Remember Santa Claus drinking Coca-Cola? Or the Pillsbury Doughboy’s cuddly giggle? These are classic advertising icons that continue to define the brands they helped create. With the rise of inbound marketing and the need for more online forms of lead attraction, the question is—will companies continue to have the media presence that creates these characters into icons?
The answer is yes. I think any marketing expert would agree that these characters are the stuff of good storytelling and won’t go anywhere anytime soon, but their role will need to transform with the continuing shift toward online media. No longer can companies depend on traditional televised commercials and branded products to do the job.
The Need for Storytelling in B2C Inbound Marketing
Currently, content-based forms of marketing tend to focus on blogging, infographics, and other content pieces that enable sharing expertise. This strategy has become especially powerful because the Internet has really opened up the realm of B2B marketing. Suddenly, trade shows aren’t the only way to go. Today you have blogs, social media, forums, online associations, and industry directories. Bu, often, agencies like ours—which tends to focus on B2B companies—forget that for B2C, we need to talk a different way.
This is where iconic branding comes into play. Rather than sharing expertise, businesses need to connect to consumers by telling great stories. Characters, digital spokesmen, and mascots help get the job done. For years, McDonald’s had one of the most ubiquitous characters in Ronald McDonald, which they promoted on television. His adventures in McDonaldland with other fun characters like Hamburglar, Grimace, and Mayor McCheese, were the stuff of childhood legends. I remember even singing a camp song about McDonaldland as a kid. However, as television transforms, and digital marketing picks up speed, how will these kind of large-scale characterizations continue to exist?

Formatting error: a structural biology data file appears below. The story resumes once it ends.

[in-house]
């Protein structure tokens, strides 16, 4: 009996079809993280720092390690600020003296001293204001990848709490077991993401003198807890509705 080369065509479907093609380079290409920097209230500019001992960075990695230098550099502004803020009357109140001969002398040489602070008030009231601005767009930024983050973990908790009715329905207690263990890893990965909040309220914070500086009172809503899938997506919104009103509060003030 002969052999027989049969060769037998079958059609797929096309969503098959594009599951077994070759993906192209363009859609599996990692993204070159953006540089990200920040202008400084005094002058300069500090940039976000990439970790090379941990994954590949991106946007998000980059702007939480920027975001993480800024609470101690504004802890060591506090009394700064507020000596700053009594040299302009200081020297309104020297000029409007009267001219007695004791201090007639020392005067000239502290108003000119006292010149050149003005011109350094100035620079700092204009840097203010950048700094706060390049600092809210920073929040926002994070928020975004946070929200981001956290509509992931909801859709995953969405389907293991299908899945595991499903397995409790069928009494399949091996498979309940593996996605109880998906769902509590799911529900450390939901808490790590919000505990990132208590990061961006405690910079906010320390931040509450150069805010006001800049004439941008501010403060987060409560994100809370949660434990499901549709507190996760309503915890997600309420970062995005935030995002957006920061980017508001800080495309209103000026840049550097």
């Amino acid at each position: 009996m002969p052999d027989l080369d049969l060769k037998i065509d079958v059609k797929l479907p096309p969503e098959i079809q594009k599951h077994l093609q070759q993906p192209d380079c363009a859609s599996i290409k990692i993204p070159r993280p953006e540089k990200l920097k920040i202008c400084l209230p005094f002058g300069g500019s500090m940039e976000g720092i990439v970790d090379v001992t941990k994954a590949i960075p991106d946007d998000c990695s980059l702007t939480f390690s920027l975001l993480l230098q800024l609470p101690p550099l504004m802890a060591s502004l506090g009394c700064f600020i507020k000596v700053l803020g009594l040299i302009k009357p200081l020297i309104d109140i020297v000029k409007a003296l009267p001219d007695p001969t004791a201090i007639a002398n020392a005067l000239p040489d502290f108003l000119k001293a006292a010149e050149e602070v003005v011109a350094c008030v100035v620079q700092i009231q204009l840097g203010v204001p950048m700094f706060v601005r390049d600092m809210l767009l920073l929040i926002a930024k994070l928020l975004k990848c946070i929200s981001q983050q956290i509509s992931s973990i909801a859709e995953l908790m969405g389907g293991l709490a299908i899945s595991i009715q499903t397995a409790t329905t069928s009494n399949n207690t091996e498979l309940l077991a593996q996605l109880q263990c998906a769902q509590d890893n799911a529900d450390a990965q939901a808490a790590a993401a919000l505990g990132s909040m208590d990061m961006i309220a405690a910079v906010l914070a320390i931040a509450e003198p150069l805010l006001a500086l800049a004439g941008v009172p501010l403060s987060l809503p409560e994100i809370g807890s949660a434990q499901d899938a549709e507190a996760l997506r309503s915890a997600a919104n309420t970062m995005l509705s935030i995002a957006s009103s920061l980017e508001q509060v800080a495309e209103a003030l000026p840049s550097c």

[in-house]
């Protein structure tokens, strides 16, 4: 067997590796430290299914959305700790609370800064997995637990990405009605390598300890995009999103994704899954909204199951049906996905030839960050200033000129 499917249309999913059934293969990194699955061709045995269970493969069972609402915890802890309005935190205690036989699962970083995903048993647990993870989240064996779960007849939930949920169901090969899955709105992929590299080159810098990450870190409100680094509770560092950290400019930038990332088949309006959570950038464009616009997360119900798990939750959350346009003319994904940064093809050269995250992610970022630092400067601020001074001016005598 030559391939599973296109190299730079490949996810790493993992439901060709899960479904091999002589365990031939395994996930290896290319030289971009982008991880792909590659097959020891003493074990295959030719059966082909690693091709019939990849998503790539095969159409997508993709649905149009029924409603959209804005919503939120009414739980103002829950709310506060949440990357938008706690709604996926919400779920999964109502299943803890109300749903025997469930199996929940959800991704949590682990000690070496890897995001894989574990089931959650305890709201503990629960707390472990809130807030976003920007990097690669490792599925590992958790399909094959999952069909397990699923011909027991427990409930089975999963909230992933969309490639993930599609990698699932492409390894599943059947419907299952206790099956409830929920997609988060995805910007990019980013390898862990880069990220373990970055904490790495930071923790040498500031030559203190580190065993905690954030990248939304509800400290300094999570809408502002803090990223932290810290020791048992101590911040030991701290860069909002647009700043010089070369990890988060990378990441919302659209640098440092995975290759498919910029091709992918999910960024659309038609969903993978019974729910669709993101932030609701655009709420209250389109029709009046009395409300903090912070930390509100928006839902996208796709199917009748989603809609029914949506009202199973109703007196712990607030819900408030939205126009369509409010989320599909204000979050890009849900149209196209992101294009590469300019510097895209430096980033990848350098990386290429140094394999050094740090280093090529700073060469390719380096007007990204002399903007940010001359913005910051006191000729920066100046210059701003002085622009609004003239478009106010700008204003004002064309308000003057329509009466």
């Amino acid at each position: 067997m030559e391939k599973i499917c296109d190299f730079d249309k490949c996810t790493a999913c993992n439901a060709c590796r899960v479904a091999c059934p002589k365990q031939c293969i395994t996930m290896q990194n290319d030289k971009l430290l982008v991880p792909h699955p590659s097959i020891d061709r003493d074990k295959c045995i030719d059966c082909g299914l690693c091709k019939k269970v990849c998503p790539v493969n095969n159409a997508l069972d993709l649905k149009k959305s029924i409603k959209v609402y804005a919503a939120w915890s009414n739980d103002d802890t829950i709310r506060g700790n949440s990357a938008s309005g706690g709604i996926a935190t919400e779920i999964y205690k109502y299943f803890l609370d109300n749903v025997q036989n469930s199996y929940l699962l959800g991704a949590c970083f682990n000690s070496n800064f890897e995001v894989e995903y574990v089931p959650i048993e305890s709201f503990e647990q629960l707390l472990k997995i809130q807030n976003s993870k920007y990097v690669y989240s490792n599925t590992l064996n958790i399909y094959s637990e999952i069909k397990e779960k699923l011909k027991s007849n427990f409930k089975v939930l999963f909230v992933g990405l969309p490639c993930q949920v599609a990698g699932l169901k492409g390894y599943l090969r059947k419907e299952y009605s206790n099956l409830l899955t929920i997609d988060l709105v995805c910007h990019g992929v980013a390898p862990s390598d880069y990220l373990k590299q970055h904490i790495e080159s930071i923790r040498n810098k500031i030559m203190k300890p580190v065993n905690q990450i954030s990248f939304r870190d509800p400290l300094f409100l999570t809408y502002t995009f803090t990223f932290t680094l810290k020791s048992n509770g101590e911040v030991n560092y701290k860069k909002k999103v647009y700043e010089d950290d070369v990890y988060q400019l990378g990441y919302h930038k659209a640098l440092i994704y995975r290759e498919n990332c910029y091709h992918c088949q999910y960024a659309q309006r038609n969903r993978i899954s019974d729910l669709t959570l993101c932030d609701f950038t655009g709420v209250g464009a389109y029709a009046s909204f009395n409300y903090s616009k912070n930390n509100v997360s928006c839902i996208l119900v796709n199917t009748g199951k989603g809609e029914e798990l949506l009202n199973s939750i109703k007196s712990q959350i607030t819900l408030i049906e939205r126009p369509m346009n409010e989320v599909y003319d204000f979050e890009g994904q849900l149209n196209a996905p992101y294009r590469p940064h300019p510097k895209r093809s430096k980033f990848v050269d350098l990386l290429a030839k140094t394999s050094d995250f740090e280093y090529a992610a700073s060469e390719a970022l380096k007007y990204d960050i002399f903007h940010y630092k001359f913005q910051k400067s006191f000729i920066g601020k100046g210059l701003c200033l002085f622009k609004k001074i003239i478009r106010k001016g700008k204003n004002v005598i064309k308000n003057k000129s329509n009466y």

Well, the obvious possibility is online video. Companies like HBO and Netflix are already hedging their bets that they can recreate television online by offering a new kind of entertainment product (e.g. House of Cards). And YouTube is making waves by offering long-form video with interrupting commercials and well placed advertising. But all of that is big, paid, and expensive.
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The Power of Transmedia Storytelling
I think the Internet opens up a wide possibility for smaller businesses to begin creating great characters with ever-growing audiences (similar to Ronald McDonald or the Pillsbury Doughboy). The key, though, is to be experimental. To me, this means beginning to employ methods of transmedia storytelling.
If you’re not familiar, transmedia storytelling is a methodology in which businesses build ongoing stories for readers to follow across various forms of media. For instance, videos might introduce a main concept, but then, characters might also exist on Twitter, Facebook, Tumblr, in a blog, or in some other form of media. There have even been interactive stories in which automated cell phone calls are used. A great example is the Lizzie Bennet Diaries, which exist on a blog, YouTube, and a variety of other spaces, as a modern Internet adaptation of Jane Austen’s Pride and Prejudice. Various clues and hints guide people across media to draw the audience into the story.
Imagine a product-based B2C company using a similar story to drive prospects toward a conversion form. I believe inbound marketing principles can be united with transmedia storytelling for highly effective results. If you’re tired of blogging about how great your industry is or what’s new with your products, consider building a story that your audience can follow. Make it relevant and creative, and figure out how it might drive your brand.
By working your story across social media, you’ll be able to naturally draw the audience toward your site. Yes, you’ll need a good content writer, and video production is almost key with this type of initiative, but if you’re looking for new ways to drive your content, consider thinking outside the box.
Obviously, transmedia storytelling is experimental and for the brave of heart, but I’m serious about recommending it as a really good idea. More fundamental is getting acquainted with inbound marketing. Let us walk you through it step-by-step with this guide below.